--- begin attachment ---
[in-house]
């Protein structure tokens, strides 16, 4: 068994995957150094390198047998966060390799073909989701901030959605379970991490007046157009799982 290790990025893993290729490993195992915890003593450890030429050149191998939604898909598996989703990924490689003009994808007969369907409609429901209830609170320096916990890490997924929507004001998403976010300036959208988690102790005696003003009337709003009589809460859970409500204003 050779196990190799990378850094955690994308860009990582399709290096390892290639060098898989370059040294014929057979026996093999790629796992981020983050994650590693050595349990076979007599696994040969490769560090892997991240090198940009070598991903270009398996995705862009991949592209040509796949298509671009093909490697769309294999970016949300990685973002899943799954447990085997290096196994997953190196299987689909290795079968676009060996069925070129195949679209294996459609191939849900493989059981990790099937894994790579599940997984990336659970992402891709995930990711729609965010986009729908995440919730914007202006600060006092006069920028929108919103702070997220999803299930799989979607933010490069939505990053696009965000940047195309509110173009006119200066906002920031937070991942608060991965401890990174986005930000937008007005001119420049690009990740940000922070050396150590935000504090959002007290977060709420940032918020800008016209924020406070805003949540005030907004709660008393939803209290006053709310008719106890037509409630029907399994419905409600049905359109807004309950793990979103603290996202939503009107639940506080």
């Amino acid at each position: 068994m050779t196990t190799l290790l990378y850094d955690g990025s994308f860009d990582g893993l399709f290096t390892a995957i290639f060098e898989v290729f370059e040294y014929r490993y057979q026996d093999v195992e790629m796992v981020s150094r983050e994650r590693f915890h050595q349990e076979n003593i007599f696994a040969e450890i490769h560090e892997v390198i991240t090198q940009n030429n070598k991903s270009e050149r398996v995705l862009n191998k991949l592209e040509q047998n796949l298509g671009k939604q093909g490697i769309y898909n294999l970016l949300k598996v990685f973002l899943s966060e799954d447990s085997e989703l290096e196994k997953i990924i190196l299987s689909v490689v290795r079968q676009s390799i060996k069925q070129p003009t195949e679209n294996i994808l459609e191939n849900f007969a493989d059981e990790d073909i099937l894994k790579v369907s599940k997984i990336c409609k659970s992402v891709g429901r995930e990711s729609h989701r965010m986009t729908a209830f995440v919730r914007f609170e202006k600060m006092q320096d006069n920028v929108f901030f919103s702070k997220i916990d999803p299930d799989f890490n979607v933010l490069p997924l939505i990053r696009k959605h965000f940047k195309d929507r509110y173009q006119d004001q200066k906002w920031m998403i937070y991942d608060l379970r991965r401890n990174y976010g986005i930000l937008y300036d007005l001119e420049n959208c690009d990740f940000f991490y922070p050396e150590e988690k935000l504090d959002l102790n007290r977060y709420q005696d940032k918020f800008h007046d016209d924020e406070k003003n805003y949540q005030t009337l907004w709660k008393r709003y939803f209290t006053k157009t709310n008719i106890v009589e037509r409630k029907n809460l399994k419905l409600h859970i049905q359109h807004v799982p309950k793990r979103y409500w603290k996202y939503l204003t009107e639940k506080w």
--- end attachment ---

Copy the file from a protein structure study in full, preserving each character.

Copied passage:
[in-house]
């Protein structure tokens, strides 16, 4: 068994995957150094390198047998966060390799073909989701901030959605379970991490007046157009799982 290790990025893993290729490993195992915890003593450890030429050149191998939604898909598996989703990924490689003009994808007969369907409609429901209830609170320096916990890490997924929507004001998403976010300036959208988690102790005696003003009337709003009589809460859970409500204003 050779196990190799990378850094955690994308860009990582399709290096390892290639060098898989370059040294014929057979026996093999790629796992981020983050994650590693050595349990076979007599696994040969490769560090892997991240090198940009070598991903270009398996995705862009991949592209040509796949298509671009093909490697769309294999970016949300990685973002899943799954447990085997290096196994997953190196299987689909290795079968676009060996069925070129195949679209294996459609191939849900493989059981990790099937894994790579599940997984990336659970992402891709995930990711729609965010986009729908995440919730914007202006600060006092006069920028929108919103702070997220999803299930799989979607933010490069939505990053696009965000940047195309509110173009006119200066906002920031937070991942608060991965401890990174986005930000937008007005001119420049690009990740940000922070050396150590935000504090959002007290977060709420940032918020800008016209924020406070805003949540005030907004709660008393939803209290006053709310008719106890037509409630029907399994419905409600049905359109807004309950793990979103603290996202939503009107639940506080």
């Amino acid at each position: 068994m050779t196990t190799l290790l990378y850094d955690g990025s994308f860009d990582g893993l399709f290096t390892a995957i290639f060098e898989v290729f370059e040294y014929r490993y057979q026996d093999v195992e790629m796992v981020s150094r983050e994650r590693f915890h050595q349990e076979n003593i007599f696994a040969e450890i490769h560090e892997v390198i991240t090198q940009n030429n070598k991903s270009e050149r398996v995705l862009n191998k991949l592209e040509q047998n796949l298509g671009k939604q093909g490697i769309y898909n294999l970016l949300k598996v990685f973002l899943s966060e799954d447990s085997e989703l290096e196994k997953i990924i190196l299987s689909v490689v290795r079968q676009s390799i060996k069925q070129p003009t195949e679209n294996i994808l459609e191939n849900f007969a493989d059981e990790d073909i099937l894994k790579v369907s599940k997984i990336c409609k659970s992402v891709g429901r995930e990711s729609h989701r965010m986009t729908a209830f995440v919730r914007f609170e202006k600060m006092q320096d006069n920028v929108f901030f919103s702070k997220i916990d999803p299930d799989f890490n979607v933010l490069p997924l939505i990053r696009k959605h965000f940047k195309d929507r509110y173009q006119d004001q200066k906002w920031m998403i937070y991942d608060l379970r991965r401890n990174y976010g986005i930000l937008y300036d007005l001119e420049n959208c690009d990740f940000f991490y922070p050396e150590e988690k935000l504090d959002l102790n007290r977060y709420q005696d940032k918020f800008h007046d016209d924020e406070k003003n805003y949540q005030t009337l907004w709660k008393r709003y939803f209290t006053k157009t709310n008719i106890v009589e037509r409630k029907n809460l399994k419905l409600h859970i049905q359109h807004v799982p309950k793990r979103y409500w603290k996202y939503l204003t009107e639940k506080w």